Over the past 3-4 years we have significantly enhanced the capability of our suppliers. The moment you start localising, your costs come down. Now we will get on to a phase where we could get those savings somewhere else such as more feature content that the customer is able to see, perceive and enjoy.

Was localisation one of the challenges and a big impediment because maybe you struggled to localise fast enough at the same time the rupee depreciated?
Yes, localisation is absolutely essential for a sustainable business case. We need to achieve up to about 90 percent local content in India which will be true net-local content in India in order to have a sustained business case, particularly for a brand like VW where the specifications are very high.
If you continue to import, the costs are very high. I don’t think the capabilities of the suppliers materially or significantly affected growth in India. Yes, we did face a major challenge but I’m very proud to say that for the models which we produce in the Pune plant we have over 130 suppliers who supply direct materials that go into the cars. That represents roughly 65-70 percent of local content in terms of material value. Of this, nearly 70 percent or around 65-odd suppliers are pure Indian and first-time suppliers to the VW Group.

Was there a change in your global supplier strategy in a bid to drive down costs from Indian suppliers?
Back in 2007-08, our supplier selection strategy was very clear about not to take a lot of our European or foreign suppliers into India. We saw tremendous potential in India’s supplier base, in developing them and exploring their capabilities.
There were challenges, some localisation has been delayed and there were even a couple of cancellations but we are crossing that hump one by one. For example, the seat fabric in the new face-lifted Polo is new and comes from an Indian supplier. The previous-generation Polo had imported fabric and significant cost. It took three years to develop it to meet our specification and now this Indian supplier meets our requirements.

Returning to the Polo and Vento, you had a good start but eventually sales started fizzling down. Do you think product specs or the engine were not really appropriate for India, specifically the 1.2-litre diesel Polo? Was there some learning from the initial products?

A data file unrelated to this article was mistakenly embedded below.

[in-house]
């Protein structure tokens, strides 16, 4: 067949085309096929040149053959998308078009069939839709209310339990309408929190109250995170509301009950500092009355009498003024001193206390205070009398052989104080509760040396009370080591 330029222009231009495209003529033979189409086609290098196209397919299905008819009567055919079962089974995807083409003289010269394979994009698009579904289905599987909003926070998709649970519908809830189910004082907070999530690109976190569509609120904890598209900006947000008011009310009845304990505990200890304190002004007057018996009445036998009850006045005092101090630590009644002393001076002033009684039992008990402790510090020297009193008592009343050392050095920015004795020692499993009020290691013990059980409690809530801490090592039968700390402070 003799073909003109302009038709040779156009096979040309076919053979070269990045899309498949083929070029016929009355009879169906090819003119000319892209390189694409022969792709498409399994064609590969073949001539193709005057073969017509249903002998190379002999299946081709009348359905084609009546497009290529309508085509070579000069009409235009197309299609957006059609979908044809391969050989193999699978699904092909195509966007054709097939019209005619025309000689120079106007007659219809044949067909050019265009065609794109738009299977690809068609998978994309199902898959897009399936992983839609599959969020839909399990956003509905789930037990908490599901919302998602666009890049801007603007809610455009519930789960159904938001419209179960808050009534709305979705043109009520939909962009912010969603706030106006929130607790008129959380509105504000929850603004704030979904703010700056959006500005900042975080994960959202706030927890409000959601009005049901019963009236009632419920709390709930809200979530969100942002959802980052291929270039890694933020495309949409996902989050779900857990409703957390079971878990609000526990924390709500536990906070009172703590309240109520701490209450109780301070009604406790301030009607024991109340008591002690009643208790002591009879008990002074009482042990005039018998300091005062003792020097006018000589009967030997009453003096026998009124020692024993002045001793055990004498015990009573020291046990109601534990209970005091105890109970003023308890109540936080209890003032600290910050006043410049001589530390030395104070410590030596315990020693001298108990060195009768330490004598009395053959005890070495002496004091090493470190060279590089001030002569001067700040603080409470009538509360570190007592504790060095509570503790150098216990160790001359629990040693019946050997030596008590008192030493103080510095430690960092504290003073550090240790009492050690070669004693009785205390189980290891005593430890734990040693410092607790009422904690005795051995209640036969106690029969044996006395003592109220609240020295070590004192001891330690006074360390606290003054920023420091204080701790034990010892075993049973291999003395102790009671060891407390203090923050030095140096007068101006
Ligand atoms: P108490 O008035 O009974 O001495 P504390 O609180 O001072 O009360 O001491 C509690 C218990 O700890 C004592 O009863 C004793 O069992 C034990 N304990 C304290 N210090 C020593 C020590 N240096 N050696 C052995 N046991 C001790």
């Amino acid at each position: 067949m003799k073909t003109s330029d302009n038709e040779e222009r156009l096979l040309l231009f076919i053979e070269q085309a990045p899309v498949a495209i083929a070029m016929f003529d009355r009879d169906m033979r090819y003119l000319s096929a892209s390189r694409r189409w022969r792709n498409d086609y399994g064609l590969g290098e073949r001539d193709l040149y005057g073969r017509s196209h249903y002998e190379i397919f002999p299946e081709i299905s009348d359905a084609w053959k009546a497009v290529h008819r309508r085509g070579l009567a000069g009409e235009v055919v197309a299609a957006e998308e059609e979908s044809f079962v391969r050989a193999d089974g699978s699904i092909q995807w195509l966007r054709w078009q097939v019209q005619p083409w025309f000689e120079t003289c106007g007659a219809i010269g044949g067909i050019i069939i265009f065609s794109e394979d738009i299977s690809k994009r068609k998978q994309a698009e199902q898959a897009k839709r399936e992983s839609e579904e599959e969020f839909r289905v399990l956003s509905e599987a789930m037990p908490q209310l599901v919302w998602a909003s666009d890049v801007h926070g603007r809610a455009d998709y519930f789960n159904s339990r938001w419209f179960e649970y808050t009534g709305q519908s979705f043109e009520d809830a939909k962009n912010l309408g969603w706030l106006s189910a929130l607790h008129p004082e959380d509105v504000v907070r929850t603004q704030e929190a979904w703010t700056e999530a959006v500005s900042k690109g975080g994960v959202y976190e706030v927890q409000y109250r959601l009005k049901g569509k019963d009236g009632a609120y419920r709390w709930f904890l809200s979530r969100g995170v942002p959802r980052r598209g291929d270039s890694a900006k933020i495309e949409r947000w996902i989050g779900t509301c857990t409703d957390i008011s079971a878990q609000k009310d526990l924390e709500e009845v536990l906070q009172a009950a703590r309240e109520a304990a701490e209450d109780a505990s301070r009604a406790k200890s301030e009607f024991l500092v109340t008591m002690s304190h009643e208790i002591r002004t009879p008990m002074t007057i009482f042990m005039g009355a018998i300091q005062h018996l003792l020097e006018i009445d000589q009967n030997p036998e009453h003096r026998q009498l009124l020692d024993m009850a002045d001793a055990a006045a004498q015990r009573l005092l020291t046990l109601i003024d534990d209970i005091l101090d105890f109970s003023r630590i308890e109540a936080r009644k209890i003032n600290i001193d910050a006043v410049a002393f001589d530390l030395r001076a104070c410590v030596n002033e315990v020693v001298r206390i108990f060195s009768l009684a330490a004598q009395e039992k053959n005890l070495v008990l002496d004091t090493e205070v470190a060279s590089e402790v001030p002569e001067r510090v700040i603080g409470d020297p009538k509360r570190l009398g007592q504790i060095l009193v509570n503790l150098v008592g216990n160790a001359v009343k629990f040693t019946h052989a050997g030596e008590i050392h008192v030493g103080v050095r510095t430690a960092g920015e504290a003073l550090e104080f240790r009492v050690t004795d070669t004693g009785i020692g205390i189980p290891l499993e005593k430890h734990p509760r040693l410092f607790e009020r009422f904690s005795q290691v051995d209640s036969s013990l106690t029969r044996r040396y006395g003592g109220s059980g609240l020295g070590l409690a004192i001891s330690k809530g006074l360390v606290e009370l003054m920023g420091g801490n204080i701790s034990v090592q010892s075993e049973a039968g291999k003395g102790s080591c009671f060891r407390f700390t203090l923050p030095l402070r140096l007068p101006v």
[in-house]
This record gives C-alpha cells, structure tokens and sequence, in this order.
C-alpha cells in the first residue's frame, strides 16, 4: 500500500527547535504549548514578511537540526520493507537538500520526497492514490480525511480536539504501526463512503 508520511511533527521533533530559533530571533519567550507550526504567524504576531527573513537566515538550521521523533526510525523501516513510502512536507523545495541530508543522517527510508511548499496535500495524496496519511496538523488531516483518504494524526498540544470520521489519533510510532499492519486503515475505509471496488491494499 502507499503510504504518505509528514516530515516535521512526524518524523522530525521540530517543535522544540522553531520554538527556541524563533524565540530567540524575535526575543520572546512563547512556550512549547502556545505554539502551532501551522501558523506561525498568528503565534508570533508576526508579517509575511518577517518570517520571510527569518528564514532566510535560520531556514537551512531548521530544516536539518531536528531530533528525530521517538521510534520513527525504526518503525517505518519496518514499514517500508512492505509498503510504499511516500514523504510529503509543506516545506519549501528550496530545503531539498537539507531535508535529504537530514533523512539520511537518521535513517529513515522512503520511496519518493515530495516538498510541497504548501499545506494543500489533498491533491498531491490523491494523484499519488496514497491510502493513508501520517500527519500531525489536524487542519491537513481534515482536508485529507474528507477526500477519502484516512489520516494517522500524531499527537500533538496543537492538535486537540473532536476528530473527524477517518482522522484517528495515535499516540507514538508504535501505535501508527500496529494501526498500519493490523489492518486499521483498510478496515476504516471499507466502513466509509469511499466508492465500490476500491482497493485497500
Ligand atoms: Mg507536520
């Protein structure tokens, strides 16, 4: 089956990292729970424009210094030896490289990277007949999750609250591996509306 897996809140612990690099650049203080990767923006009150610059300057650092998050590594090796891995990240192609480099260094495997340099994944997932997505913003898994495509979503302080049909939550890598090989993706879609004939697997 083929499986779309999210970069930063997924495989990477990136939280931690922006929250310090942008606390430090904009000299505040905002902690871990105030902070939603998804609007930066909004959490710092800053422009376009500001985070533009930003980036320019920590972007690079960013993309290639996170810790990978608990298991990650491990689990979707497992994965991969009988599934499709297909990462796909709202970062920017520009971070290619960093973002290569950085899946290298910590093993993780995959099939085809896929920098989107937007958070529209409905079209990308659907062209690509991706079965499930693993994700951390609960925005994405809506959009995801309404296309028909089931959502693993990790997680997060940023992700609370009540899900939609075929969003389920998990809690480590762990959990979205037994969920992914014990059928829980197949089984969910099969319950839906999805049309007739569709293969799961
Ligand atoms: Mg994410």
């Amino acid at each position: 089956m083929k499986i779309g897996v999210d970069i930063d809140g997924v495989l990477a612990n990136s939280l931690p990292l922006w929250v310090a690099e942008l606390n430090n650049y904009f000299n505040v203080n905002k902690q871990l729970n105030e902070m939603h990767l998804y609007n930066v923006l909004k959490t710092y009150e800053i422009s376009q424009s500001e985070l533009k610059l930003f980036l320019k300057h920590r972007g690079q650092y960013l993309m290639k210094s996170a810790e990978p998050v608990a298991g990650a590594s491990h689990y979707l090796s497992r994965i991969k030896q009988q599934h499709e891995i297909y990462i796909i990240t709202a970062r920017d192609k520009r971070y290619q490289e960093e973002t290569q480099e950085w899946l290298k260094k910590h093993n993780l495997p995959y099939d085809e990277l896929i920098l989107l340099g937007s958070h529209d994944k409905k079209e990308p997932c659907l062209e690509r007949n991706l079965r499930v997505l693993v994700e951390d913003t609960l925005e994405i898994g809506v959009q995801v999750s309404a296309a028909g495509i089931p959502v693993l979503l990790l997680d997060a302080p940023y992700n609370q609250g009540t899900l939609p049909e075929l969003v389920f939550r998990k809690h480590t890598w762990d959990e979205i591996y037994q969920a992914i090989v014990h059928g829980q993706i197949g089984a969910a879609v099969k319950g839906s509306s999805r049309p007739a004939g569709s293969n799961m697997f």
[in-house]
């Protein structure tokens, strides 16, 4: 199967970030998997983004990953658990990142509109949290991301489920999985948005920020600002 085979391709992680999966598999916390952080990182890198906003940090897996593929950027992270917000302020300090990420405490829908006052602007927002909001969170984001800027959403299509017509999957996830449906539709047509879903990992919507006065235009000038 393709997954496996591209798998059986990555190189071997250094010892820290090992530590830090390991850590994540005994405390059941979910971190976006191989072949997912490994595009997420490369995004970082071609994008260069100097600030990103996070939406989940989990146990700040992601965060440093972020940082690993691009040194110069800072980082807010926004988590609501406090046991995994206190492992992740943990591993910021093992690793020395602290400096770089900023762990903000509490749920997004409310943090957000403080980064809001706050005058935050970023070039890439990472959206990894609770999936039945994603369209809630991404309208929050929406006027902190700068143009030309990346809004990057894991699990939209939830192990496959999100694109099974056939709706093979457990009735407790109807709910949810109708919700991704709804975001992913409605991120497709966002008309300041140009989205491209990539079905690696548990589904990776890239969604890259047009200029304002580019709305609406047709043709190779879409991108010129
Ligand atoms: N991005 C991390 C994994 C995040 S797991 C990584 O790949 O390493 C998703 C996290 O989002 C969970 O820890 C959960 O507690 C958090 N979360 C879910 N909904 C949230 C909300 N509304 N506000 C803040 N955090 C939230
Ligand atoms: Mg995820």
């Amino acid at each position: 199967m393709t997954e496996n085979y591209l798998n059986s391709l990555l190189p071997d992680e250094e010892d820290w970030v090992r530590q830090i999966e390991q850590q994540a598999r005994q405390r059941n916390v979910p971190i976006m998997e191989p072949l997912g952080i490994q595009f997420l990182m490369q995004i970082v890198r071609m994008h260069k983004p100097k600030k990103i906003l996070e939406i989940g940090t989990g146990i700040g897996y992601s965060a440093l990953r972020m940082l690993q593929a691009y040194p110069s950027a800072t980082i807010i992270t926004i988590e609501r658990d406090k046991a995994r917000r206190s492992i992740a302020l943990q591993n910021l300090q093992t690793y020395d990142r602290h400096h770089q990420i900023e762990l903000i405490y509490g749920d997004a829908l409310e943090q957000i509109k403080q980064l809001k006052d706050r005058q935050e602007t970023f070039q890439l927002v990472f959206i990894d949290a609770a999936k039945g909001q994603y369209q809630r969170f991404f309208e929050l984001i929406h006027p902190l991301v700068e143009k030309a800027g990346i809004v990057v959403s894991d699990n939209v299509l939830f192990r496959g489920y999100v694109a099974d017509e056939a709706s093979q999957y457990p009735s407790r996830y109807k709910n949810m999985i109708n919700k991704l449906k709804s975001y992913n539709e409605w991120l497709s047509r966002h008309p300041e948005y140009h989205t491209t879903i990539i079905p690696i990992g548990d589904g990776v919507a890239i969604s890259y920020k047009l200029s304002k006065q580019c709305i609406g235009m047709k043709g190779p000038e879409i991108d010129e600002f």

Definitely. There are two aspects to it. One is localisation and the other is product indigenisation. The Vento particularly was designed for India. We did learn some lessons. The 1.2-litre diesel engine was perceived as a bit noisy and we corrected that in the new Polo. It has a low sump as well and we had to put a sump-guard. All those issues are gone now.
The new 1.5-litre diesel has replaced the 1.2-litre TDI engine. Every car company has to go through a learning curve and that’s exactly what we did.

If VW is going to be serious about India, it should be looking at segments which are really key to the market. You have just two products in the sub-Rs 10 lakh segment where all the action is and there are reports of the sub-4-metre, Polo-based sedan. Which segments do you find attractive?
Yes, in the sub-Rs10 lakh range, we have only the Polo and the Vento, their variants and different engines. We have tried to create excitement in our products with our GT TSI engines and now the Vento Konekt but we recognise that we have to expand our product portfolio if we intend to be a significant player in India.
We are definitely looking at all the segments, the fast-growing ones like the sub-4-metre and compact SUV segments and also at higher-end models. We are looking to bring in the new Passat but no decision has been arrived at yet.

VW is known for platform sharing but in India it’s at a little bit of crossroads as to which platforms to use — the old PQ25 legacy platform or the newer but lot more expensive MQB or a PQ12? Or do you need a low-cost platform for India?
The PQ25, even though it’s a slightly older platform, shouldn’t be misconstrued as old technology. The PQ25 is an excellent and modern platform. However, the MQB platform offers a higher level of modularisation, which means we can spin off a number of models from the same platform.